White House huckster Kellyanne Conway on Sunday came right out and said what so many Republicans are probably thinking ― that taking Medicaid away from able-bodied adults is no big deal, because they can go out and find jobs that provide health insurance. [HuffPo]

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Oh Noes, Gambling Is Going To Ruin Everything Forever And Ever! Amen

The Kentucky Horse Racing Commission voted Tuesday to approve plans for Churchill Downs to build a $50 million to $60 million gambling parlor at a former training track in Louisville. [H-L]

The coroner’s office in Cincinnati, Ohio, launched an investigation into the death of Otto Warmbier, the 22-year-old American student who died Monday just days after being released from a North Korean prison. [HuffPo]

Translation: Scott Jennings called his friends at the paper and told them he was offered a job by Donald Trump but turned it down. [C-J/AKN]

Former Attorney General Eric Holder is poised to take a more active role in opposing President Trump, telling Yahoo News in an interview published Tuesday that “now is the time to be more visible” — including weighting a 2020 presidential bid. [The Hill]

Anti-hunger advocates fear the $193 billion reduction President Donald Trump proposes to the federal food stamp program over the next 10 years will hurt millions of needy Americans who rely on it for their daily sustenance. [Richmond Register]

Opponents of President Donald Trump’s ban on travelers from six Muslim-majority countries again urged the U.S. Supreme Court on Tuesday to reject his bid to revive it, saying his administration undermined its own arguments by amending the order last week. [Reuters]

Members heaved a sigh of relief when Michelle Veach told the Ashland Rotary taxes will not be going up this year. During their regular Monday meeting, members learned about city finances and the proposed budget that will get a first reading and vote Thursday at the city commission meeting. [Ashland Independent]

The pressure is growing to force President Trump to turn over his tax returns. The other day, for example, 200 Congressmen filed a suit in federal court, arguing that voters and lawmakers have a right to know whether Trump’s businesses are violating the Constitution’s emolument clause, which bars the president from accepting payments from foreign countries. [ProPublica]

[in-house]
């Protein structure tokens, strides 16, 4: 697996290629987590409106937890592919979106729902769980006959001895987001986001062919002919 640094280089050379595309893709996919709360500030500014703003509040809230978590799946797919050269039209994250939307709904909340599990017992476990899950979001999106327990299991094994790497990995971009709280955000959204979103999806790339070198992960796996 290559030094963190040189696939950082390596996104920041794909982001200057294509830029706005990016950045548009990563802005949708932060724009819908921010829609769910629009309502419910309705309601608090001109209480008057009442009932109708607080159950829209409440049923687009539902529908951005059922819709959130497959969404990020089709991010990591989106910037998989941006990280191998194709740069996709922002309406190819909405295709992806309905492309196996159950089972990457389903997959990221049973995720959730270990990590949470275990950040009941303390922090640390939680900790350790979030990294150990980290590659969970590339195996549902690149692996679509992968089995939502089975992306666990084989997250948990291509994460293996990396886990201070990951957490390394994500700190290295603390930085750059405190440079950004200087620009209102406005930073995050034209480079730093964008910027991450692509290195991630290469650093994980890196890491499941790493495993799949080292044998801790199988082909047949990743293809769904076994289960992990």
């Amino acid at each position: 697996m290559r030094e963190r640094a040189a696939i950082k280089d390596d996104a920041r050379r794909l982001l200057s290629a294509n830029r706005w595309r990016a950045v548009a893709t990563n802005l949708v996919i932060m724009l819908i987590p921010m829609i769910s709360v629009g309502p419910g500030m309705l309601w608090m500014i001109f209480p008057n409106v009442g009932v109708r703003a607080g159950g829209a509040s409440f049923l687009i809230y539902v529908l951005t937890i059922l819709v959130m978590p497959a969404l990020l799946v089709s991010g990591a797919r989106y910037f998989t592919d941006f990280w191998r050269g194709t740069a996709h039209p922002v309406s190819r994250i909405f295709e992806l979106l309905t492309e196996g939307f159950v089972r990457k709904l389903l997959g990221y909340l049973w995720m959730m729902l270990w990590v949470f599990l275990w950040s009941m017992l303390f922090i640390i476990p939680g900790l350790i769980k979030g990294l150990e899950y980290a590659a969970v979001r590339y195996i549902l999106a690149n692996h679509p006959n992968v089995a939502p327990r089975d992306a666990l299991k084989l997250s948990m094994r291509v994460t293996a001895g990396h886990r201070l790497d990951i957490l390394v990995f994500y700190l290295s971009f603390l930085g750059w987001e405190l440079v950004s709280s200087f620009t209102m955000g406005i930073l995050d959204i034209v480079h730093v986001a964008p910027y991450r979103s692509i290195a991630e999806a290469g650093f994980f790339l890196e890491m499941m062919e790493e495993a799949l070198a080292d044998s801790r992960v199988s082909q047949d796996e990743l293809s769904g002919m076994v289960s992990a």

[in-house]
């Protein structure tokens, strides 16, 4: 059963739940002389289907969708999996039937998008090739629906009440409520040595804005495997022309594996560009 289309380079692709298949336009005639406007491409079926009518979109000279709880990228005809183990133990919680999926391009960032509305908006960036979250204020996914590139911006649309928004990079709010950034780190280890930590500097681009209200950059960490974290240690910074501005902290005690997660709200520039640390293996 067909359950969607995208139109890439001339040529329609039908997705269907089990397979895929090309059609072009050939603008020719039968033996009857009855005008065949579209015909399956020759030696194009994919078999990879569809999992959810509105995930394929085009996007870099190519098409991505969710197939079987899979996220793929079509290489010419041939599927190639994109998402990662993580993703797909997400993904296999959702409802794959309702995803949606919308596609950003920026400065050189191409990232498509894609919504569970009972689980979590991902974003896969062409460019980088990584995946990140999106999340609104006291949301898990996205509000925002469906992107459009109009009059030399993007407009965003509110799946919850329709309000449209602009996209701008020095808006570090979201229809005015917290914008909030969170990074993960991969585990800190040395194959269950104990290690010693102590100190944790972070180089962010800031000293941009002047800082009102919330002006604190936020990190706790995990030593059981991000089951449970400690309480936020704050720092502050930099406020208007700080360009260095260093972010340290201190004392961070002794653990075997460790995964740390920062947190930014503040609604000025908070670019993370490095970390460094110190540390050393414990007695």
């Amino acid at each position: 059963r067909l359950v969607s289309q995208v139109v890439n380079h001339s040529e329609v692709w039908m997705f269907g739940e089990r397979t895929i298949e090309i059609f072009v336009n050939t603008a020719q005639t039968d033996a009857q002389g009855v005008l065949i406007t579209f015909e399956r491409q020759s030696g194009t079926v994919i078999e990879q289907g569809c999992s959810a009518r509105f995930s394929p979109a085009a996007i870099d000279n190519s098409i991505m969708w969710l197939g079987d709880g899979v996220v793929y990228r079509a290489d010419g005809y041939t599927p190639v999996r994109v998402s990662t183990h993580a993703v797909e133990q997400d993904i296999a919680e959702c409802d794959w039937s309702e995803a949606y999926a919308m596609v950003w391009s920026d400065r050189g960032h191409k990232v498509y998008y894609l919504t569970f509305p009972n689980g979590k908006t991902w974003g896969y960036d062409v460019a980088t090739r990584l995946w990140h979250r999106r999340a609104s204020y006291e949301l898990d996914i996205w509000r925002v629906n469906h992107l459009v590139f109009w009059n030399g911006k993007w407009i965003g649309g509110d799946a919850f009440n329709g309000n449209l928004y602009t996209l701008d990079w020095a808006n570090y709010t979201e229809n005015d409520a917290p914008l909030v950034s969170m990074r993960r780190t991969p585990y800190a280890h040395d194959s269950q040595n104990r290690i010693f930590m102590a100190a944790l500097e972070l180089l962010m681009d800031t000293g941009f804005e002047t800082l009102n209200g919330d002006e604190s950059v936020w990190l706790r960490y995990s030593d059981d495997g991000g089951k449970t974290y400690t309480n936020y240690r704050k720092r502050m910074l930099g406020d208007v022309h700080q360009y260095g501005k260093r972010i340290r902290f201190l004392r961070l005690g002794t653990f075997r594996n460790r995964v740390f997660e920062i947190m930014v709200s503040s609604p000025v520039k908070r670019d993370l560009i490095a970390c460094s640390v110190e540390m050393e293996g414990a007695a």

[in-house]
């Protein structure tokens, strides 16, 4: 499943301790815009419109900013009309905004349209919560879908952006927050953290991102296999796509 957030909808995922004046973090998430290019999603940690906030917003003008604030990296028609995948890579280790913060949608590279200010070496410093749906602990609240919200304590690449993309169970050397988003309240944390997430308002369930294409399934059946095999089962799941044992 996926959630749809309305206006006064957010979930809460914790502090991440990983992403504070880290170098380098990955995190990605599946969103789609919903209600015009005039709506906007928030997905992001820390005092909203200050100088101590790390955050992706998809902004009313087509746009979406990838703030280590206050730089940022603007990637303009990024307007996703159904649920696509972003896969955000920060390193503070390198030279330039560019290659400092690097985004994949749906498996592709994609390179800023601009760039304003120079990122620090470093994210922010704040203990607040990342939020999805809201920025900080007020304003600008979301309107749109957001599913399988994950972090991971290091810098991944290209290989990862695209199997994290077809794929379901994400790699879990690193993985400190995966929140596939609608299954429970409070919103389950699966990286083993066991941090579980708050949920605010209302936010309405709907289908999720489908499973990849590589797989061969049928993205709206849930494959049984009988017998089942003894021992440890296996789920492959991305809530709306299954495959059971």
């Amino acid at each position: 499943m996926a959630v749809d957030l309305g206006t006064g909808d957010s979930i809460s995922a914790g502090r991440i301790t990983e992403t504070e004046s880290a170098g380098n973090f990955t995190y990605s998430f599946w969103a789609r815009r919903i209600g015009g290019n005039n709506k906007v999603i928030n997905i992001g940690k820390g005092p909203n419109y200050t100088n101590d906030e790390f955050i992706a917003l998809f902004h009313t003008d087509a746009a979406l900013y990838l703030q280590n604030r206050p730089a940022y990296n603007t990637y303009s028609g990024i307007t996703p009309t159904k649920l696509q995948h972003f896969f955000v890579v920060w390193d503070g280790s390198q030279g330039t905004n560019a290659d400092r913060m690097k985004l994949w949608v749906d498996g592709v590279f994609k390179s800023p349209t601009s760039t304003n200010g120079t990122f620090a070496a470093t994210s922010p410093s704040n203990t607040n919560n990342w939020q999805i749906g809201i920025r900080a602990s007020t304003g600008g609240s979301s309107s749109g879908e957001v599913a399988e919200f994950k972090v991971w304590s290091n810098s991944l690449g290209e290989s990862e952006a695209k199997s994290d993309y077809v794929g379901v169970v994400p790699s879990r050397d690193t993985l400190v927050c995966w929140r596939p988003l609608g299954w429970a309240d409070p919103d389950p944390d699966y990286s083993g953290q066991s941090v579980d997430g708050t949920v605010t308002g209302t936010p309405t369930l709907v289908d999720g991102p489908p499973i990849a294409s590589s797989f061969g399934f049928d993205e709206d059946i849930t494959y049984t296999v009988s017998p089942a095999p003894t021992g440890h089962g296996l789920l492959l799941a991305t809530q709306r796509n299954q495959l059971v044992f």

In the wake of former Jailer Matt Mutter’s retirement and subsequent return as chief deputy jailer, a magistrate who voiced opposition to the action has proposed a county ordinance that would prevent such an action in the future. [Glasgow Daily Times]

Trump, who came into office courting labor unions and vowing to stand up for American workers, is taking a major step to alter the direction of federal labor policy, positioning the National Labor Relations Board to overturn a series of high-profile Obama-era decisions. [NY Times]

In a move to be more fiscally-conservative, the University of Louisville is suspending a contract designed to make the school’s facilities more energy efficient. The news comes only weeks after U of L touted the progress it’s made reducing the university’s greenhouse gas emissions — progress which was bolstered by the millions of dollars spent upgrading lighting, insulation and mechanical systems on the school’s three campuses. [WFPL]

A bipartisan bill extending financial sanctions on Russia and Iran and making it more difficult for Trump to ease Russian sanctions has encountered a major procedural snag, threatening its quick passage into law and prompting Democrats to accuse House Republicans of protecting Trump. [WaPo]

As students walked across the stage to receive their diplomas throughout Kentucky this spring, they could be confident they were entering a job-seekers’ market. [H-L]

In February, a cadre of Republican elder statesmen unveiled their plan to put a tax on carbon emissions, arguing that “mounting evidence of climate change is growing too strong to ignore.” That plan got the backing of Big Oil on Tuesday, as Exxon Mobil Corp., BP, Royal Dutch Shell and Total announced a new campaign to push Congress to consider passing a carbon tax. [HuffPo]

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Bevin Gets Back Into Bed With For-Profit Prisons, Proving His New Naz… Republican Feathers Are Coming In Strong

Mitch McConnell has known Trump-Russia specifics since August but has continued to lie to Kentuckians and the American people. He’s also publicly attempted to quash investigations and prevent the appointment of a special prosecutor. He’s a treasonous old fucker and he’s only in power because the Kentucky Democratic Party is ineffective garbage. So it’s time to sack the KDP as it currently exists so you can sack McConnell. [Mother Jones]